3 - Do you find there to be a difference In your process when writing music for picture vs a standalone piece?

Yes I find that when I write music for someone else’s project, you have to take your ego

out of the equation. It's important to respect that this Director or Producer probably has

worked on this project longer than you so it’s important to listen to what they want and not for you to decide what is best all of the time. On the other hand it is also important to stand your ground in a creative decision that you believe works well for the project but also be respectful in the process. It’s a fine line that you get better with communicating as your career progresses.

My biggest difference between the two is in the way I work towards deadlines. I firmly

believe that deadlines work and some of my best music has come from the extra pressure that a deadline brings. This is why some creating some of my standalone pieces have taken me longer to finish.

Ben listening in the studio.

4 - What is something that inspires you?

My new year’s resolution this year was to attend more live music events and for me this is something that inspires me continuously. I recently went to go and see film music

performed at the Royal Albert Hall by the Royal Philharmonic Orchestra and afterwards I

came out of it creatively renewed. I have also attended a lot more Jazz gigs this year as

London offers some of the best musicians in the most unique venues around. Since the

Covid pandemic we forget how important seeing live music can be for us musicians so it's important to regularly attend live events.

Experiences are another form of inspiration. This summer I will be travelling around Asia

for 3 weeks, seeing and undergoing so many new things will hopefully inspire me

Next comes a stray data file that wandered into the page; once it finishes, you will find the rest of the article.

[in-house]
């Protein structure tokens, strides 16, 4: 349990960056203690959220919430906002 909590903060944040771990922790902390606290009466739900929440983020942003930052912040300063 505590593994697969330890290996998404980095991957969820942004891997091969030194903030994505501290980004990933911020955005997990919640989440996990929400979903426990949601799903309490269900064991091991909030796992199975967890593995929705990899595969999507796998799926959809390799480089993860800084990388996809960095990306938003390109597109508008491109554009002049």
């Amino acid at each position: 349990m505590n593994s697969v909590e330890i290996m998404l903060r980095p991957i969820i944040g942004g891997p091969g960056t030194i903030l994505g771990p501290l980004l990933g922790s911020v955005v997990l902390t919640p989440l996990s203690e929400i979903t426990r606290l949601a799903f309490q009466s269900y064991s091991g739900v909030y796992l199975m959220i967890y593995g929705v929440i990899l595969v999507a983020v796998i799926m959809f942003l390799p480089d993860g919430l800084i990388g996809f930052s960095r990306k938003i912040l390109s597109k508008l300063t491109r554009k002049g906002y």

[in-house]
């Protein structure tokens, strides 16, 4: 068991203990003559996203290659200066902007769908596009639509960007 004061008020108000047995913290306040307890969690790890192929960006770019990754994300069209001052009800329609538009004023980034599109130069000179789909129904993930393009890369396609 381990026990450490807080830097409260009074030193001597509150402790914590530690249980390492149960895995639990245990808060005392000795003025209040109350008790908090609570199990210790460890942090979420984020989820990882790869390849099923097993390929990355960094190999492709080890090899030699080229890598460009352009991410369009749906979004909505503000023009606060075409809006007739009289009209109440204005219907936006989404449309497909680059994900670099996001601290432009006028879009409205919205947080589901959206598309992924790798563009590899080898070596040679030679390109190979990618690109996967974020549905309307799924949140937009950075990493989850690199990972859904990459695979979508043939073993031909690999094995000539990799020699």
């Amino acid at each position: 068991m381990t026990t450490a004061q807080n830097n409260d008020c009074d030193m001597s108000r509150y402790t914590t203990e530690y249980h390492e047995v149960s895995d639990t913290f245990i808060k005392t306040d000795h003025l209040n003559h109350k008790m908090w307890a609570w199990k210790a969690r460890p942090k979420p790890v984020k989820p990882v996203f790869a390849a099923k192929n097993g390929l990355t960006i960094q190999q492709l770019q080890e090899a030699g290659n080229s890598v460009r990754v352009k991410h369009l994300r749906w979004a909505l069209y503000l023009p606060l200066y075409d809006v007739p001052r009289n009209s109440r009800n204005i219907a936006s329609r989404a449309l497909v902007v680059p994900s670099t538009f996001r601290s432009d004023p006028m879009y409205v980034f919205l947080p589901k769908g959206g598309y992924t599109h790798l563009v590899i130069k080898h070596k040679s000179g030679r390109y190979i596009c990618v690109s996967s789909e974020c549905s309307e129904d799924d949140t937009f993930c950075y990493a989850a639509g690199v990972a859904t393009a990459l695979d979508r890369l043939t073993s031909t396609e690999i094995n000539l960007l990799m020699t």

musically when I come back home.

Ben during his recording session with NFO, tracking strings for his pieces Blossom, Luna and Nostalgia.

4 - What advice would you have for composers who want to release their music on streaming platforms?

If you are starting out do not release an album/EP first! I think the music industry has

changed and we are in a world were everything is on demand and we need constant

entertainment. I personally believe that composers/artists should be regularly releasing

music as singles to start with before they release an album or an EP. Too many amazing

up and coming artists are releasing all of their music at once but they don’t realise the

general public forget easily, so after a month or so the audience is asking what next? It’s

imperative to keep the fans engaged on your journey.

Next I think it is to do your research into music business. As artists we all forget that

releasing music is as much learning the business and marketing side to it than just

releasing music and hoping for the best! Before I released any music I read books,

articles, watched seminars about the best practices in the music industry and am still doing it now. So it’s important to keep up with the latest music marketing trends to stop you from falling behind.

Statistics are also not the most important thing. We all do it and worry that other artists

have more streams or more fans than us, but we are all in very different parts of our

journey so I think its crucial not to compare yourself to other artists and enjoy the process.

We hope you enjoyed checking this post!

For more from Ben you can check out his website and socials via the links below: